It may have been three years since Peace last emerged with an album, but worry not: time away hasn’t dampened their playfully OTT charm. In fact, with their third record now firmly on the horizon, they may be the most ridiculous version of themselves yet. “We started treating things like, ‘Okay, this is it now.’ Before we’d just groove out for a little bit, be a bit more nonchalant. But then we were like, let’s just seize the band and try and squeeze every drop that we have into this,” suggests frontman Harry Koisser. “That was basically it: let’s just put absolutely everything in and then just sprinkle a little bit more on top, you know?” If the Birmingham quartet – an effervescent whirlwind of ludicrous jackets, indie anthems and gloriously quotable bon mots since their first steps back in 2012 – have never exactly been ones to shy away from a little bit of excess, then now they’re throwing themselves at it, head first.
It’s perhaps the result of spending a few years away from the spotlight – a need, as Harry attests, to either give it up or “go fully in” - but it’s not the reason for their prolonged period away. See, while most bands in their position will spin emotive yarns of being lost in the creative wilderness, Harry just went and lost his mind in an actual wood. “For the first six months after we finished the second album cycle I went to a farmhouse in the midst of nowhere to write. I was taking the ‘me time’, but it was quite literally too much ‘me’ and not enough of anyone else. The only people I saw for that period of time were Dom [drums], Doug [guitar] and Sam [bass], who lived there sometimes but not 24/7,” he tells us. “I don’t think I’d been in the countryside for more than two hours at a time until that point, being townie scum. I think I might have ruined my brain for a little while because I didn’t know the difference between reality and fantasy. It probably took another six months to a year to undo what six months of isolation had done. I came back to London and everything looked like it was made out of plastic. I don’t know what I was thinking, but you know, I wrote some good stuff…”
From then, the singer spent a period of time readjusting and another six months doing, well, he’s not entirely sure (“There’s about six months where I was probably asleep? There’s a big gap in the memory…”). But eventually, after a few more delays, the band took themselves to Woodstock, “the actual home of peace”.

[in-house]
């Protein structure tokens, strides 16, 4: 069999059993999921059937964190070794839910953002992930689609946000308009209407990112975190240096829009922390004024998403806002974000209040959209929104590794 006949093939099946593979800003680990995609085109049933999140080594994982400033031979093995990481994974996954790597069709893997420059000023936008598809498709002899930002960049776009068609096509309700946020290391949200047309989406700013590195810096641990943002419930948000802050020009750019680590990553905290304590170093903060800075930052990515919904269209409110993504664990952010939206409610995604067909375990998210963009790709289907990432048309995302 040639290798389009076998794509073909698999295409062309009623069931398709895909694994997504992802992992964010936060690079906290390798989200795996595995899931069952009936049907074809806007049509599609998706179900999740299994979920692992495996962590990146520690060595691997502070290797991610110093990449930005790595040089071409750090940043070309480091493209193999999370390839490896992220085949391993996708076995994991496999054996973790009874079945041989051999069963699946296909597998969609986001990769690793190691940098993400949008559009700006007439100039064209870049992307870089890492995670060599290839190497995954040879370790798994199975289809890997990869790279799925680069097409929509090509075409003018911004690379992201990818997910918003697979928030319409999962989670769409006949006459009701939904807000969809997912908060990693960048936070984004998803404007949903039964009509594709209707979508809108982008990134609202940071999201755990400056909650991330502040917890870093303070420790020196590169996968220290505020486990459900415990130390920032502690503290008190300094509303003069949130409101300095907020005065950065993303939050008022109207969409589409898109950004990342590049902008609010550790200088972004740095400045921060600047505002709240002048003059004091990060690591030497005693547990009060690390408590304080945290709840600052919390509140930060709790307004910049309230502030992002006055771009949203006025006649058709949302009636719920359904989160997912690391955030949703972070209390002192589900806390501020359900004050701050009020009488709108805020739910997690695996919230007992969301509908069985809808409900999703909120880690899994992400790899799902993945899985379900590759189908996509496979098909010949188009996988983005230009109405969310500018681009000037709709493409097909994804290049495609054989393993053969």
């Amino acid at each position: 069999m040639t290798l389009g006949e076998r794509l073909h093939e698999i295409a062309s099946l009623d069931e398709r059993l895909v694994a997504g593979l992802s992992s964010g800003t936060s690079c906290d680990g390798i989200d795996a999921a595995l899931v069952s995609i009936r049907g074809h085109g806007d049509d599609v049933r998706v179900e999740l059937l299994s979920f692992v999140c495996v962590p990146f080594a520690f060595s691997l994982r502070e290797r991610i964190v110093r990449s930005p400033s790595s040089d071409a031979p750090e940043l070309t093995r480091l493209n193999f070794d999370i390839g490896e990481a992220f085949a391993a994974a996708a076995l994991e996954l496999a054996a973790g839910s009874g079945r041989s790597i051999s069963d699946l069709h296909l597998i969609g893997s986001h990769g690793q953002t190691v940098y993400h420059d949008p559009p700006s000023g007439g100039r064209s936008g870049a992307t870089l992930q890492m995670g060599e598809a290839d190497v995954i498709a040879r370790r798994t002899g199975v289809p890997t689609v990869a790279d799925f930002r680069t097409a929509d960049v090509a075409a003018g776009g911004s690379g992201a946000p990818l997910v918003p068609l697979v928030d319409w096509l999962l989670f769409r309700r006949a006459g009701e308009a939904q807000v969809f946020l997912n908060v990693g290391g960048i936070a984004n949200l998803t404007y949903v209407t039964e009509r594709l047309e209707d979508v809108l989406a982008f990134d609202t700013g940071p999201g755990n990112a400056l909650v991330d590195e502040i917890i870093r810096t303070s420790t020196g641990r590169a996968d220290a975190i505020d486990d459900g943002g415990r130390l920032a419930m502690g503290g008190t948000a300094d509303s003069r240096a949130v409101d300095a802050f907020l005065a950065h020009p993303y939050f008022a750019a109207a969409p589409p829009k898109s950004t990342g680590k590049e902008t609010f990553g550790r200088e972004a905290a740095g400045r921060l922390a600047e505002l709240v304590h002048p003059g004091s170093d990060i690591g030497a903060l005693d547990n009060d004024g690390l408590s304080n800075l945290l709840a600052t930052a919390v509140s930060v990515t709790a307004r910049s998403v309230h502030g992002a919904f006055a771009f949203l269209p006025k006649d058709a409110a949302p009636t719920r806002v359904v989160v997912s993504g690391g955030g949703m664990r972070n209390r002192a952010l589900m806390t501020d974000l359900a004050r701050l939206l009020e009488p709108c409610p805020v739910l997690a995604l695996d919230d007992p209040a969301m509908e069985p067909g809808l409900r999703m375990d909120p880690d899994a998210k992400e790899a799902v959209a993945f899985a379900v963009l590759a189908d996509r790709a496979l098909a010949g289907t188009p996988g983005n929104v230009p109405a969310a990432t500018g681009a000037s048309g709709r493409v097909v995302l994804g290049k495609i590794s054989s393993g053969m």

“I came back to London and everything looked like it was made out of plastic.”
Recording with producer Simone Felice, their location couldn’t have been more of a free-loving masterstroke. “It was a stars aligning moment,” the singer nods. “The town has lots of peace symbols hanging everywhere. The pines were breathing their piney dew into the air and you could feel this power. We saw a few mountains, dipped our toes in a few lakes, the whole shebang. Campfires at midnight, screaming at the stars, yoga at 5am, skunks running around. I got mauled by a dog and then forged a meaningful relationship with it, you know, why not?” And between their new status as men of the woods (Justin Timberlake, eat yer heart out), they crafted what would become LP3.
You’ll already have heard ‘From Under Liquid Glass’, a surprisingly personal track originally released in aid of mental health charity MQ, and lead single ‘Power’ – a celebratory, inclusive banger influenced by seeing a bolt of lightning strike the ground “like the opening chord of Mother Nature’s headline set”. Not audacious enough yet? Try ‘Kindness Is The New Rock’n’Roll’ for size. “It’s like Bat Out of Hell in two minutes, you know? Let’s try and get as much into as little as possible,” Harry grins. “We got rid of all the half measures. We topped them up to full. It was suggested at some point in time that we make a very experimental record full of ten minute songs – basically an album of ‘1998’s - but then we did the exact opposite. And that’s what happens when you suggest something to us. When the world thinks we’re going to zig, we zag and then when the world thinks we’re going to zag, we do zag because the world thinks that we would have zigged.”
Well indeed. But whether they’re zigging or zagging, the destination seems to be the same. On Album Three, Peace are going straight for the jugular. No half measures. “I don’t think we could get any more Peace on this record, I don’t think you could squeeze anymore in. It’s jam-packed,” Harry concludes. “Someone has to do this album, so it may as well be us. At this point, why the fuck not?”
Peace’s new album ‘Kindness Is The New Rock And Roll’ is out on 4th May via Ignition.
Taken from the March 2018 issue of DIY, out now. Read online or subscribe below.